Questions What sets off a fire alarm? How many should you have in your home? What makes fires burn? Why do fires burn? What do we need to do for our safety in a fire? How long can a fire burn? How do you put a fire out? What will happen after a fire? What happens with the house/building?
Interest While at work a few weeks ago, the fire alarm went off. Everyone had to evacuate the building and the fire department and police department showed up. There was not a fire in our building, so I began to wonder what sets off a fire alarm. In this particular incident, the shop-vac was being used to clean out a room and puffed out a lot of dust, which set off the alarm.
Fire Fire is defined as the rapid oxidation of a combustible material releasing heat, light, and various reaction products such as carbon dioxide and water. If hot enough, the gases may become ionized to produce plasma. Depending on the substances alight, and any impurities outside, the color of the flame and the fire’s intensity may vary.
Fire Cont’d A fire begins when a flammable and/or combustible material with a adequate supply of oxygen or another oxidizer (e.g. nitrates, nitrites, inorganic peroxides, permanganates) is subject to enough heat and is able to sustain a chain reaction. This is also referred to as the fire tetrahedron. All of these must be present in the right proportions. Once this is ignited, the chain reaction must take place so the fire can sustain its own heat by the further release of heat energy in the process of combustion and may propagate, given that there is a continuous supply of oxidizer and fuel.
Fire Cont’d The flame is a mixture of reacting gases and solids emitting visible and infrared light. The frequency spectrum will depend on the chemical composition of the burning material and intermediate reaction products. The burning of organic matter, such as wood and soot will produce the familiar red-orange glow of “fire.” The complete combustion of gas will have a dim blue color.
Smoke Alarms One of the most important safety devices for a home. Became available for general use in homes in 1970. When smoke alarms are present and working, the chance of dying in a fire is cut in half. Smoke alarms should be located between any sleeping person and the rest of the house, outside bedrooms, or sleeping areas. It is strongly recommended that multi-story homes have a smoke alarm on each level of the house. The battery should be replaced at least once a year.
Types of Smoke Alarms Ion: reacts faster to open-flame fires and is usually least expensive. Photoelectric: reacts faster to smoldering fires and is less likely to react to cooking. These are both powered by a battery and will need to be replaced 1-2 times per year. (When the battery needs to be replaced the device will “chirp” every 20 seconds.)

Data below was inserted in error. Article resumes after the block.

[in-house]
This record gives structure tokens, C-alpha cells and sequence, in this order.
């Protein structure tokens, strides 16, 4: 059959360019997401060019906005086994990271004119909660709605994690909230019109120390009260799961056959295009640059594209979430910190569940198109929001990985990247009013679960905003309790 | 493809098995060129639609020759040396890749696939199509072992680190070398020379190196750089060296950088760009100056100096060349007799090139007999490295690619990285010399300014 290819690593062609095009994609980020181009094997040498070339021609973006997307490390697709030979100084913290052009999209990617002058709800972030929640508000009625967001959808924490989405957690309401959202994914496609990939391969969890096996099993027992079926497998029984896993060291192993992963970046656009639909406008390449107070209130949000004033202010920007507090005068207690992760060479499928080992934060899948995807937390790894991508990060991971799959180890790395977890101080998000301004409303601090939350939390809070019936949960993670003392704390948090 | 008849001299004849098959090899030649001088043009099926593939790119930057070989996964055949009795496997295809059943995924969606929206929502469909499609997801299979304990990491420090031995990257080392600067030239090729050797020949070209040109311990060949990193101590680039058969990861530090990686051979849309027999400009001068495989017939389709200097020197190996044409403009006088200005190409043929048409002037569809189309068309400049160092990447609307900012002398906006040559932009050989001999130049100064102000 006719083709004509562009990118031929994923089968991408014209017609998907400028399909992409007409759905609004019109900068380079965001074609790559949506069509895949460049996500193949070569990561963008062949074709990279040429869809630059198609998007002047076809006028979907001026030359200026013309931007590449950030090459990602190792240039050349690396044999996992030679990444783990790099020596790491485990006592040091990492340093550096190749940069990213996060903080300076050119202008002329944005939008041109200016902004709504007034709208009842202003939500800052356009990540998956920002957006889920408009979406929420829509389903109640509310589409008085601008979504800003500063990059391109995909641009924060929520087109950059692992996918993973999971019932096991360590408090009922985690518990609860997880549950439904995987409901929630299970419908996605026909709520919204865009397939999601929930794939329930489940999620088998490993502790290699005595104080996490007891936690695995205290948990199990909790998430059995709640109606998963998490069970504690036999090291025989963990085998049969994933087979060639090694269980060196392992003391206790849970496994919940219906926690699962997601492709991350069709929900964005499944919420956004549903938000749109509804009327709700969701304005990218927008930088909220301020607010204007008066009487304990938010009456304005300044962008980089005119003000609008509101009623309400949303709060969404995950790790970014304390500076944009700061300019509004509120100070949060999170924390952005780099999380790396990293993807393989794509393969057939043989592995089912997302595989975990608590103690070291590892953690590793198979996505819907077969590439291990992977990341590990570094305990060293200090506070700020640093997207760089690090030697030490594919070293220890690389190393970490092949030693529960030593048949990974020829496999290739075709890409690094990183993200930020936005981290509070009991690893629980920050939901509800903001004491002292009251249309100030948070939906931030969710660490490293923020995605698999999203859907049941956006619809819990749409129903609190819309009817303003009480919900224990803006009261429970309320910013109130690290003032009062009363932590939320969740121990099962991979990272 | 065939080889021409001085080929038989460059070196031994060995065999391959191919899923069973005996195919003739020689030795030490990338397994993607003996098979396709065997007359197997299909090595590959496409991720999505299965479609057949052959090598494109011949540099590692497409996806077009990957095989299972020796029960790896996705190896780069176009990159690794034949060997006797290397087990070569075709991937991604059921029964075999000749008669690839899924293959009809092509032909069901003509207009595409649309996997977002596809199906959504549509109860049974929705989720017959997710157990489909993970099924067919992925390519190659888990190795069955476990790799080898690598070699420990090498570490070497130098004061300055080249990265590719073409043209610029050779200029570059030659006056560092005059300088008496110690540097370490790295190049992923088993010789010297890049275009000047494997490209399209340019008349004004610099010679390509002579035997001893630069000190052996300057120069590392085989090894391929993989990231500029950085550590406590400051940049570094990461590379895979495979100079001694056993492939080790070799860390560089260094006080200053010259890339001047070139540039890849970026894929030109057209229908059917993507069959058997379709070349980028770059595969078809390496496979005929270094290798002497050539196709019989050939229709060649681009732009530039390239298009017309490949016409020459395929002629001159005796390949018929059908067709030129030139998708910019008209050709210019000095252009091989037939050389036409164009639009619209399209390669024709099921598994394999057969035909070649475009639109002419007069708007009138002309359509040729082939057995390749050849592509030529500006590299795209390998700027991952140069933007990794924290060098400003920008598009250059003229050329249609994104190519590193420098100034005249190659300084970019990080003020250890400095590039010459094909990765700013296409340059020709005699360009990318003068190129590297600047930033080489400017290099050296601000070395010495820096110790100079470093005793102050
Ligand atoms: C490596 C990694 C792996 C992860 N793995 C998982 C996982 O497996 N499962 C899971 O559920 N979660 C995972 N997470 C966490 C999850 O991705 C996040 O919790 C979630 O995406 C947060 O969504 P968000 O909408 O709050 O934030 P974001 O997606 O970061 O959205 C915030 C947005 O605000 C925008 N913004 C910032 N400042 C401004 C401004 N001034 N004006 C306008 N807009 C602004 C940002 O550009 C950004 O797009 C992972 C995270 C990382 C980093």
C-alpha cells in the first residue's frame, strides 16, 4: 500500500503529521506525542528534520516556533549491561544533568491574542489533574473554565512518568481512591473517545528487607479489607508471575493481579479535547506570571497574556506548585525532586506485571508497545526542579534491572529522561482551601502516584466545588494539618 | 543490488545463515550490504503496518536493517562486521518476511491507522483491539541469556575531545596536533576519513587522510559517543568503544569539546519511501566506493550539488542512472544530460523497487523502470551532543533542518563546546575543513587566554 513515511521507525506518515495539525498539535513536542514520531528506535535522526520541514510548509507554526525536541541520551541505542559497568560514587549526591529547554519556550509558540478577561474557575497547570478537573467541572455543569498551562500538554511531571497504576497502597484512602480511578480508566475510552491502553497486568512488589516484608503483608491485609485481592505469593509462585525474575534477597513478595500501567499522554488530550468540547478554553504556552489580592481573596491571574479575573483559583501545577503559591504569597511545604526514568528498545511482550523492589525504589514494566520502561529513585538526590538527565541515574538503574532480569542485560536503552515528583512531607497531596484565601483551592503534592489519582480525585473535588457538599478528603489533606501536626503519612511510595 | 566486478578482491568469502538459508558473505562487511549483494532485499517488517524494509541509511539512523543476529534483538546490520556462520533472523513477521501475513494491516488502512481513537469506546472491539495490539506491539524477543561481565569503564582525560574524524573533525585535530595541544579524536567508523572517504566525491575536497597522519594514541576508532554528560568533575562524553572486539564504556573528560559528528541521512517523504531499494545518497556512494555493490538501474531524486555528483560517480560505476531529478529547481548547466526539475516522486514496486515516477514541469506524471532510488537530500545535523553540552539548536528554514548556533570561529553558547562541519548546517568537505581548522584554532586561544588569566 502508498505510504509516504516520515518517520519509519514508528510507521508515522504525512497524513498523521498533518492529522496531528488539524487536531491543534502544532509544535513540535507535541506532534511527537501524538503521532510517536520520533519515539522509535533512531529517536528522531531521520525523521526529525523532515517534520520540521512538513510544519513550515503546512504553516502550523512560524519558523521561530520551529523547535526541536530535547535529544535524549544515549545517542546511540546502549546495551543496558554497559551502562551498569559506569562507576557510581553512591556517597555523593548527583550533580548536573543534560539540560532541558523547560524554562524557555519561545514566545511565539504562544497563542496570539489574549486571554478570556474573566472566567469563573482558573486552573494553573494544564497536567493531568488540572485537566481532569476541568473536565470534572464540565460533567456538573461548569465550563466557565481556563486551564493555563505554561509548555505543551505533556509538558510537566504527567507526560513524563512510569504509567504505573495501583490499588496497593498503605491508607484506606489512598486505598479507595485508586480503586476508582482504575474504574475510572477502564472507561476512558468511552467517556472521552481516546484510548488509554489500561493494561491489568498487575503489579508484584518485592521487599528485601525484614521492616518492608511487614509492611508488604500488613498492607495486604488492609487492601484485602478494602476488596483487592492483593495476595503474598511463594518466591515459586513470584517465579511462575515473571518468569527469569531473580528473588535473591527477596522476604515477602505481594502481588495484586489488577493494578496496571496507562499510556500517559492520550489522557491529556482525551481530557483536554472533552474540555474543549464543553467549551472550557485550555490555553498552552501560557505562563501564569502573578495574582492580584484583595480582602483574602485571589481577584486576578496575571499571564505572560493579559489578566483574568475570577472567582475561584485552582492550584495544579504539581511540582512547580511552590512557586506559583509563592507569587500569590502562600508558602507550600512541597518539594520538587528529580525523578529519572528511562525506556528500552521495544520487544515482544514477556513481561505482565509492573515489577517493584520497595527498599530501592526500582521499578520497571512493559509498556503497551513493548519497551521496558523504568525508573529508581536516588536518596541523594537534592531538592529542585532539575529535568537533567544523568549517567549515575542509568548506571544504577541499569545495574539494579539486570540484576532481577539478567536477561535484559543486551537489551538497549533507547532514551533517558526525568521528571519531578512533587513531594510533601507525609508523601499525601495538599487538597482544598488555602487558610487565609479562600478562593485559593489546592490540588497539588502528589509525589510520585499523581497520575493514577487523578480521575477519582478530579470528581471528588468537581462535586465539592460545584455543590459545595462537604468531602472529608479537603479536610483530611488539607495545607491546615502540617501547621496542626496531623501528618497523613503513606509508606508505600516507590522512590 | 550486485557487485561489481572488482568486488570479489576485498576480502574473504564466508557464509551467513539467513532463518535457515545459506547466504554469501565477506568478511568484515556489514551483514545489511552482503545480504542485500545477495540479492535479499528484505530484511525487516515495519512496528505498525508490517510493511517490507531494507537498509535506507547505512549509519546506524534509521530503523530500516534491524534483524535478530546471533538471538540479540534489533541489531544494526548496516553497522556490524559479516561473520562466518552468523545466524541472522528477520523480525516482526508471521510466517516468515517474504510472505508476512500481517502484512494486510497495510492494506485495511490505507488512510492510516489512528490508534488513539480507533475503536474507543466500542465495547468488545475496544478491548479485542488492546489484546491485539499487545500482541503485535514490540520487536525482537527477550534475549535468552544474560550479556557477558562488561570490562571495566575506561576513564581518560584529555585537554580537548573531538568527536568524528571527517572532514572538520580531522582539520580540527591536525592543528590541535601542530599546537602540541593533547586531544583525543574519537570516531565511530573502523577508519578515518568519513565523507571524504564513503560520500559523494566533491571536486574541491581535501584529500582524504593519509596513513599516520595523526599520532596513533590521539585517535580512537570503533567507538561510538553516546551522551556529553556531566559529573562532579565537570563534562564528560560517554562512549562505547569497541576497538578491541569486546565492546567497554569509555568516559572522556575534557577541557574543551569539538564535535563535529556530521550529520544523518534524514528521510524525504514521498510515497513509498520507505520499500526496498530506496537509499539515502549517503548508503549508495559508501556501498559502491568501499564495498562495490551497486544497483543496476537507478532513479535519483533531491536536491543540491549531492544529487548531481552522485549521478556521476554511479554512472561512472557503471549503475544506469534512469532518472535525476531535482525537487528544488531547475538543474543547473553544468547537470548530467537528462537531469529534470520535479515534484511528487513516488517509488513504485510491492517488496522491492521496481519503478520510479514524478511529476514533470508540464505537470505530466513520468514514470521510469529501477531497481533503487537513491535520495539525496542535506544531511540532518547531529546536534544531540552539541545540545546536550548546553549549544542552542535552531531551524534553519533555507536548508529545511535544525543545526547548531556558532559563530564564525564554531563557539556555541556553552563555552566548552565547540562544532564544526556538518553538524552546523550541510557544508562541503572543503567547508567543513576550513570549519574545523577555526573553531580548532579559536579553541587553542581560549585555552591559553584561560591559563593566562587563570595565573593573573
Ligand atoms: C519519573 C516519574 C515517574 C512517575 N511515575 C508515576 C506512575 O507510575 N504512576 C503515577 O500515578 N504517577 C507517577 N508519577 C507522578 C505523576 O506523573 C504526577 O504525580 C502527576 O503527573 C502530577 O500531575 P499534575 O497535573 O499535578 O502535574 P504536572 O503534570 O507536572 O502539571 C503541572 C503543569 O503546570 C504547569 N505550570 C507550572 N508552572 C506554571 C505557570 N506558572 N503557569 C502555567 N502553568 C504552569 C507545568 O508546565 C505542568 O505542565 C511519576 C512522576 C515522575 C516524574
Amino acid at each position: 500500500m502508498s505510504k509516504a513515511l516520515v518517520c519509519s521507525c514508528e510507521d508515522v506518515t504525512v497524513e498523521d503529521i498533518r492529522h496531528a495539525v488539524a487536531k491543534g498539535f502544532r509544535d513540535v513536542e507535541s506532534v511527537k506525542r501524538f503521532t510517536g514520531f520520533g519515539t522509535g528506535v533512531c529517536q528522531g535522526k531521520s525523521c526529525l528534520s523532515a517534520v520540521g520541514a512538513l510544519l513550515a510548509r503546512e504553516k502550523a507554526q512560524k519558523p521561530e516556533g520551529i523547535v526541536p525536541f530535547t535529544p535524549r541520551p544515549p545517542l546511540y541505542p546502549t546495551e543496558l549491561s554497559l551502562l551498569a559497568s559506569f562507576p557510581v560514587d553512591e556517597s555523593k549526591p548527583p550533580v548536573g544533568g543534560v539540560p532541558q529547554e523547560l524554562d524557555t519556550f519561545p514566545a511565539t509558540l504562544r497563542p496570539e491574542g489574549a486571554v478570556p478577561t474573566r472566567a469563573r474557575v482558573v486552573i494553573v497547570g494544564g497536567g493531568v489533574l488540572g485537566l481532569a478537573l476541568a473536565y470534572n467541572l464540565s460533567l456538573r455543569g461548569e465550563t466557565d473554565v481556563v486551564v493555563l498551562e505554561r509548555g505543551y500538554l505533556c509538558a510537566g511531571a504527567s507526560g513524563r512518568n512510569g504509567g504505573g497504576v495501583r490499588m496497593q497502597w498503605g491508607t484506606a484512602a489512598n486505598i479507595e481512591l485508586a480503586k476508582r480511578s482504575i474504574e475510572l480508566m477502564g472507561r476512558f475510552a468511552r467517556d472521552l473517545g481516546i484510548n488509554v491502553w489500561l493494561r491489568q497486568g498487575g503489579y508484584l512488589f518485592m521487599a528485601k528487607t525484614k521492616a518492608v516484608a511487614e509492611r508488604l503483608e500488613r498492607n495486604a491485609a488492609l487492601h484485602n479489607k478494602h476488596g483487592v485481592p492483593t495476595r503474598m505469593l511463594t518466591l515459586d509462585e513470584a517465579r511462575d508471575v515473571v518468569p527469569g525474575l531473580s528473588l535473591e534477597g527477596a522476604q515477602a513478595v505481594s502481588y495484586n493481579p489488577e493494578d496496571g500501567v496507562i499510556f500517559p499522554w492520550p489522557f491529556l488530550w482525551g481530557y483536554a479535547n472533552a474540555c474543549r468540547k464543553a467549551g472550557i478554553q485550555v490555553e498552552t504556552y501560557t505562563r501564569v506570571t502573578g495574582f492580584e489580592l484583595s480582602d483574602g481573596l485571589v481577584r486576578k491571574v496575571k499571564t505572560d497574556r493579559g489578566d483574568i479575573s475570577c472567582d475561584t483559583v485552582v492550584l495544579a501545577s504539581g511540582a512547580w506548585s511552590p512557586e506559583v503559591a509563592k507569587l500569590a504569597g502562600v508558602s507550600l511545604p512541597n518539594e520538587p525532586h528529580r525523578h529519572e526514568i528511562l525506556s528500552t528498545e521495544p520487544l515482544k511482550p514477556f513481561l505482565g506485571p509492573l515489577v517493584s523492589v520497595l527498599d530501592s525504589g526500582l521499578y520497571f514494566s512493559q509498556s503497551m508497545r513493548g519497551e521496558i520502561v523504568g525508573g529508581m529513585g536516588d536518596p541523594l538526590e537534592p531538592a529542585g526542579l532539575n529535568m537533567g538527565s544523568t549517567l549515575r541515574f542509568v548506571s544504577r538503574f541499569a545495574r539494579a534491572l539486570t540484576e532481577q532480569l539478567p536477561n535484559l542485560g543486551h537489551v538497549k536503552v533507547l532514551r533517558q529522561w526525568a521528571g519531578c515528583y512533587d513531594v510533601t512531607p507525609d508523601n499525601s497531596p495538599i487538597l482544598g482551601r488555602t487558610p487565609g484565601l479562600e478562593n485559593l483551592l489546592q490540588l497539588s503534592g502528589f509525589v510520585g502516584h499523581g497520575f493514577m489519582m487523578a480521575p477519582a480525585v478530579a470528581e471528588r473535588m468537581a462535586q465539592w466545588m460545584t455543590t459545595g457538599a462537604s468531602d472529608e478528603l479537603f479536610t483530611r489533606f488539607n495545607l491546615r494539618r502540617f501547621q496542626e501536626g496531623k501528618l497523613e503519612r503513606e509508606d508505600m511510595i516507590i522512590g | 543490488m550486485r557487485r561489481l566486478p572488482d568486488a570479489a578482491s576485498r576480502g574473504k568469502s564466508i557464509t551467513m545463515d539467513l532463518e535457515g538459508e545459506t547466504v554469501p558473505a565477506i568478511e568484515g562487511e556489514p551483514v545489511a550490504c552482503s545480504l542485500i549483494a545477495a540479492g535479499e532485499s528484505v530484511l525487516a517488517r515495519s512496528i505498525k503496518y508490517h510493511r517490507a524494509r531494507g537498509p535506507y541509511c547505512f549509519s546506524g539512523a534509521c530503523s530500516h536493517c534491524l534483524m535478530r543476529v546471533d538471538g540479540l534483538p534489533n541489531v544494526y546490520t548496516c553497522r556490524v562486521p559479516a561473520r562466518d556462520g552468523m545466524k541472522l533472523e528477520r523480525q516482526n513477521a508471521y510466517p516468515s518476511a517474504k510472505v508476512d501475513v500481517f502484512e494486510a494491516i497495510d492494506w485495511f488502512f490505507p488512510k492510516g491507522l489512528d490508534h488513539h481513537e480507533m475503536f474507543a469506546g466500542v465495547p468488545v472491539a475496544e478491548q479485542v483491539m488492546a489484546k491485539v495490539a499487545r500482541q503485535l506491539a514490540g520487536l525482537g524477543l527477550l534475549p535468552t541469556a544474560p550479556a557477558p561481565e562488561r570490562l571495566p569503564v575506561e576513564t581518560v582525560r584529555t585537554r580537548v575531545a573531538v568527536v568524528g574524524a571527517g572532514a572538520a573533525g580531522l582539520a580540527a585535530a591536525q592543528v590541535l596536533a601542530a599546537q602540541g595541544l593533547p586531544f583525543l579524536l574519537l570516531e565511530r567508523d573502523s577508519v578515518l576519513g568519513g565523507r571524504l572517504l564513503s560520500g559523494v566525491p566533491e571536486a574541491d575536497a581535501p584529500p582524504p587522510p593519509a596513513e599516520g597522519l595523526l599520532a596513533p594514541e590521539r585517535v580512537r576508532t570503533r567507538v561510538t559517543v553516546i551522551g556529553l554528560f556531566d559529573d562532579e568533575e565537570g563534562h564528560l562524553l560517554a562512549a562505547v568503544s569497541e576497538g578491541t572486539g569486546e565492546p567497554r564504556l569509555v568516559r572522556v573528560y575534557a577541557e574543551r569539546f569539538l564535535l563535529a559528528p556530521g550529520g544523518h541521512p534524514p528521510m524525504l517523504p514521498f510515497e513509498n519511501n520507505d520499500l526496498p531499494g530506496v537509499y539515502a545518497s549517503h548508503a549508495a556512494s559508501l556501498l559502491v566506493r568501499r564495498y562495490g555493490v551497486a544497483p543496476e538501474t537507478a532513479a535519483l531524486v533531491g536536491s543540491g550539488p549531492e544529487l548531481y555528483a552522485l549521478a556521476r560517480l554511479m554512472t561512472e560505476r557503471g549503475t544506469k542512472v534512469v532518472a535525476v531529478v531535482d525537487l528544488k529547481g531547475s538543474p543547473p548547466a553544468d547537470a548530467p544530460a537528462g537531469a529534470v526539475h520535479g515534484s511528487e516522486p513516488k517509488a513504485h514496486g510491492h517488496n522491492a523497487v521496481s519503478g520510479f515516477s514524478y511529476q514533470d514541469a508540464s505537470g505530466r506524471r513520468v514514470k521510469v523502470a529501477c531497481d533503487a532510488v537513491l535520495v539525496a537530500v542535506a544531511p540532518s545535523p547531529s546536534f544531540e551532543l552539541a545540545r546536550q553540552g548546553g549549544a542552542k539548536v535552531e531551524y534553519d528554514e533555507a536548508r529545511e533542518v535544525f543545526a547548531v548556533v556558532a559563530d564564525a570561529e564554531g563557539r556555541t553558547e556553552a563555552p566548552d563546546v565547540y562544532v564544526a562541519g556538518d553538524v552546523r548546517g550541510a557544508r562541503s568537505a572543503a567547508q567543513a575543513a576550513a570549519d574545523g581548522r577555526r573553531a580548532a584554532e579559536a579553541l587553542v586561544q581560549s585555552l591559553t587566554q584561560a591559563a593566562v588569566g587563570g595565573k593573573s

Types of Fires and Extinguishers The National Fire Protection Association has divided fire into four types, determined by the materials or fuel being burned. Extinguishers are labeled as to which of the four fires they are effective in controlling. Class A: Fires with trash, wood, paper or other combustible materials such as fuel source. Class B: Fires with flammable or combustible liquids as fuel source.
Class C: Fires involving electrical equipment. Class D: Fires with Certain ignitable metals as fuel source.
Fire Safety Here is a checklist to go over with your family. Fire Safety Checklist Explore the following website with Sparky the dog. Fire Safety with Sparky
Fire Safety Draw a home escape plan and discuss it with everyone in your household. Practice the plan day and night with everyone in your home at least twice a year. Know at least two ways out of every room, if possible. Make sure all doors and windows leading outside open easily.
Plan Your Escape Route Escape Route
After a Fire Within the first 24 hours after a fire, the following should be completed: Contact your local disaster relief service, such as American Red Cross or the Salvation Army, to help with your immediate needs, such as: Temporary housing Food Medicine Eyeglasses Clothing Other essential items
After a Fire Important people to be contacted: Insurance agent/company Mortgage company (inform them of fire) Family and friends Employer(s) Child’s school Post office Fire and police departments Utility companies
Community Resources Emergency: Call 911 Red Cross (812) 471-7200 Salvation Army (812) 422-4673 (812) 473-3886 (812) 425-8735
Statistics As of 2008: There were 3,320 civilians that lost their lives as a result of a fire. There were 16,705 civilian injuries that occurred as result of a fire. There were 118 firefighters killed while on duty. Fire killed more Americans than all natural disasters combined. 84% of all civilian fire deaths occurred in a residence. There were an estimated 1.5 million fires in 2008. Direct property loss due to fires was estimated at $15.5 billion.
Standards 5.2.6 Write instructions that others can follow in carrying out a procedure.